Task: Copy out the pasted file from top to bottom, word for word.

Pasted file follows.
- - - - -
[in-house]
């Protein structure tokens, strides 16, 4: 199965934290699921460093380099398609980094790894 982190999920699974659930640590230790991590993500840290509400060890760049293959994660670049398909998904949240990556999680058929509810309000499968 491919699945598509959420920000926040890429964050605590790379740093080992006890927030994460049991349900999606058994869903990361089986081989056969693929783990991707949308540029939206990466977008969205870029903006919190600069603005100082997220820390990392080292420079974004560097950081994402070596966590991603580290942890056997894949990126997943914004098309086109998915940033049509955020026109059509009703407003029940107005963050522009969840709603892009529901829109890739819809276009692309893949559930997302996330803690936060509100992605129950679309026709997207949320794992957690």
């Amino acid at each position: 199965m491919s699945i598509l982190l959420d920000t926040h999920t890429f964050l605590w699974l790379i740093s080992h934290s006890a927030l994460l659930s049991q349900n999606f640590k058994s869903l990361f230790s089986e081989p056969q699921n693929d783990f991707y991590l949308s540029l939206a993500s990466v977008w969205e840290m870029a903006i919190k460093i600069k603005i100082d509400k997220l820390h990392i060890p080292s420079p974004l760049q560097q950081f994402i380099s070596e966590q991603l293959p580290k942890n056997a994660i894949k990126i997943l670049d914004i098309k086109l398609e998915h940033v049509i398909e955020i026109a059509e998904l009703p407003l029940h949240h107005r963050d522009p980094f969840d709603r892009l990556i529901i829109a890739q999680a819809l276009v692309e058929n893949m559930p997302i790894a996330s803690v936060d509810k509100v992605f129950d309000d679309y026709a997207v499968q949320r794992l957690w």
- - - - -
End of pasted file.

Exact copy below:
[in-house]
């Protein structure tokens, strides 16, 4: 199965934290699921460093380099398609980094790894 982190999920699974659930640590230790991590993500840290509400060890760049293959994660670049398909998904949240990556999680058929509810309000499968 491919699945598509959420920000926040890429964050605590790379740093080992006890927030994460049991349900999606058994869903990361089986081989056969693929783990991707949308540029939206990466977008969205870029903006919190600069603005100082997220820390990392080292420079974004560097950081994402070596966590991603580290942890056997894949990126997943914004098309086109998915940033049509955020026109059509009703407003029940107005963050522009969840709603892009529901829109890739819809276009692309893949559930997302996330803690936060509100992605129950679309026709997207949320794992957690």
């Amino acid at each position: 199965m491919s699945i598509l982190l959420d920000t926040h999920t890429f964050l605590w699974l790379i740093s080992h934290s006890a927030l994460l659930s049991q349900n999606f640590k058994s869903l990361f230790s089986e081989p056969q699921n693929d783990f991707y991590l949308s540029l939206a993500s990466v977008w969205e840290m870029a903006i919190k460093i600069k603005i100082d509400k997220l820390h990392i060890p080292s420079p974004l760049q560097q950081f994402i380099s070596e966590q991603l293959p580290k942890n056997a994660i894949k990126i997943l670049d914004i098309k086109l398609e998915h940033v049509i398909e955020i026109a059509e998904l009703p407003l029940h949240h107005r963050d522009p980094f969840d709603r892009l990556i529901i829109a890739q999680a819809l276009v692309e058929n893949m559930p997302i790894a996330s803690v936060d509810k509100v992605f129950d309000d679309y026709a997207v499968q949320r794992l957690w």